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Friday, October 14, 2011

Extreme Couponer or Desperate Housewife?

When I was a kid, my mom was the crazy Coupon Lady. It was well-known on post, and in the base housing neighborhood where we lived, my mom made it clear that if you didn't want your coupons, she was happy to take them. I would come home from school and there would be coupons in a little bin that my mom left on our back porch just for that reason. We were the coupon clearing house of the naval air station. One of my after-school chores, after homework of course, was to sit at the table and clip coupons and sort them into piles. My mom would then file them into shoeboxes. Yes, that's plural; shoesboxES. I hated it. It embarrassed me.

The embarrassment escalated as she carried those boxes into the commissary. I walked many paces behind her from the car to the store. I tried to distance myself from her obsession. To no avail, because we lived on a small base and everyone knew everyone. Grocery shopping took hours as she sifted through her boxes and pulled her coupons. Part of my job was to carry the coupons we would use. She'd hand them to me and say; "Don't lose these, Babe. These are money!" I'd roll my eyes and hide behind the stacked cartons of Quaker Oats when I'd see someone I knew. God forbid Candy Evans, the Captain's daughter should walk in. Not that she would. I mean, I don't think I EVER saw her or her mom at the PX or commissary, but..you know, it could happen and if it did, I'd be mortified.

Then came the ultimate disgrace; checkout. My mom would carefully empty her cart and at this point, I was required to stand next to her. Why? Because as she unloaded her cart, item by item, she would have me put the coupon for each item on top of that item. I don't know if this is because it was the way the cashier wanted it to be done, but that's definitely the way my mom wanted it to be done. This process was also tedious and took some time. The kind of time that makes the people behind you cringe. When you're a kid, this kind of attention is unwanted. I couldn't shrink small enough. However, I began to notice that curious onlookers would gather at the end of our line, watching as my mom simultaneously kept watch over the items on the conveyor, the checker as she entered the items (remember, back then, the cash registers had TONS of rows of buttons that had to be manually pushed), and the bag boy as he bagged the groceries.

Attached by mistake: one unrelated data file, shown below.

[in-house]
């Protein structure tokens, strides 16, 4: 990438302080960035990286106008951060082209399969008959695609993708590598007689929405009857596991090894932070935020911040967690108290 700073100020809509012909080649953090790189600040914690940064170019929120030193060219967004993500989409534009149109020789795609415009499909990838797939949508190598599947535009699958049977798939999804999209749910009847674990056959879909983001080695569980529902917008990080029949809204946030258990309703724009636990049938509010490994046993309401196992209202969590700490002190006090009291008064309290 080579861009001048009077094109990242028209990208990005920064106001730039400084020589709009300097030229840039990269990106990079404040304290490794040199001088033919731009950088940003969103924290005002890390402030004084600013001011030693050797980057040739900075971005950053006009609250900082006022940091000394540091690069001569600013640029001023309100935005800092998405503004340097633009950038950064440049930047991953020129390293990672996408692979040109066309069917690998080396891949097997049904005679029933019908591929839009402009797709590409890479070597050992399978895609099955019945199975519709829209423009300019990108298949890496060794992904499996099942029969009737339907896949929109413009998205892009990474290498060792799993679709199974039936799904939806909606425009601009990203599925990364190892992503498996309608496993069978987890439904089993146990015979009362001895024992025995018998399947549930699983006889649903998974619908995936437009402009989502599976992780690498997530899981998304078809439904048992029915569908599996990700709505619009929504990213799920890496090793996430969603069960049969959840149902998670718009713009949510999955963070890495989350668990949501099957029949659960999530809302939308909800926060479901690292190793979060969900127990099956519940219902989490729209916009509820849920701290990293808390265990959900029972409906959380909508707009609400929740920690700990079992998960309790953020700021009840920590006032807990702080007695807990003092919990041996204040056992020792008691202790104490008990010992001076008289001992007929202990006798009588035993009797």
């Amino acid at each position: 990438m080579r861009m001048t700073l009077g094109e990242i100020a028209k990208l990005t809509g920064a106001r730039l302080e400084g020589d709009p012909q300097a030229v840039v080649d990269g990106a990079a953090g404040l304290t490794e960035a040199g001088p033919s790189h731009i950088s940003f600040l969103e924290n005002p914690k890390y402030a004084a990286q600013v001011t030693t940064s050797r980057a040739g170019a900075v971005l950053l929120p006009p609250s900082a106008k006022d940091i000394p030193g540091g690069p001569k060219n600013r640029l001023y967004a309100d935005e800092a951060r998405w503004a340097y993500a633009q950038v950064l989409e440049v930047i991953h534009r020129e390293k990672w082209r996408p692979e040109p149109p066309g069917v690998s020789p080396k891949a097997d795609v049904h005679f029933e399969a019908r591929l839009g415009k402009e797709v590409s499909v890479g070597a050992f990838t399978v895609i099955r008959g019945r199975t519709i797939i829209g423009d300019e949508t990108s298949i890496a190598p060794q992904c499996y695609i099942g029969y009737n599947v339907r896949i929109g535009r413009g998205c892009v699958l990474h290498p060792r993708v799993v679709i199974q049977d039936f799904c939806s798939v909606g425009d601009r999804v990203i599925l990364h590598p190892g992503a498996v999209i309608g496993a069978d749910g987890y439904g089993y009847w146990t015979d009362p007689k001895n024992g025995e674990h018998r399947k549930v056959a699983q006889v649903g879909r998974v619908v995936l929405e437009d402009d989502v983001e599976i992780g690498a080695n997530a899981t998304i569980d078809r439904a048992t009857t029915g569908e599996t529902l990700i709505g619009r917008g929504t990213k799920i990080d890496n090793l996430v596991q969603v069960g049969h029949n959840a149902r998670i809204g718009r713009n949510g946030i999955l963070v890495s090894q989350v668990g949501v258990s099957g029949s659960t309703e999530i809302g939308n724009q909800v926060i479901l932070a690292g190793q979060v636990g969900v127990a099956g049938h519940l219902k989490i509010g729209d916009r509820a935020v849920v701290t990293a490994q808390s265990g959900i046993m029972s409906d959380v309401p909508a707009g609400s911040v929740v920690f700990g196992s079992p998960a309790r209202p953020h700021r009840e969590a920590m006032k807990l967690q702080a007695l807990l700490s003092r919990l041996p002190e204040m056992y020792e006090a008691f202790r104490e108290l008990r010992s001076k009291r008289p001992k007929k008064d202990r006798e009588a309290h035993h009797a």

Not the least of her concerns, she kept an eagle-eye to make sure the checker discounted each one of her coupons. I remember distinctly the clickety-clack sound as the checker punched away at the numbers. Our small audience now holding their breath to see how much she actually saved, and then the applause and mouth-agape disbelief as the checker announced that on her $115.00 bill (that was a BIG grocery bill in 1969), she owed $1.02. On some trips, the checker actually paid my mother.

This was a ritual my whole life while I lived at home. My embarrassment never waivered. It never stopped bothering me. I never appreciated my mother's tenaciousness, her efforts, or her obsession. Now, I'm embarrassed that I never told her. More than that, I wish I had really learned and absorbed what she knew. Instead, I went the complete opposite direction. I threw coupons away, I NEVER used coupons. Ever. I was "too good" to use coupons. Coupon shopping was beneath me. Times have changed. Desperate times call for desperate measures. Or maybe, just smarter living.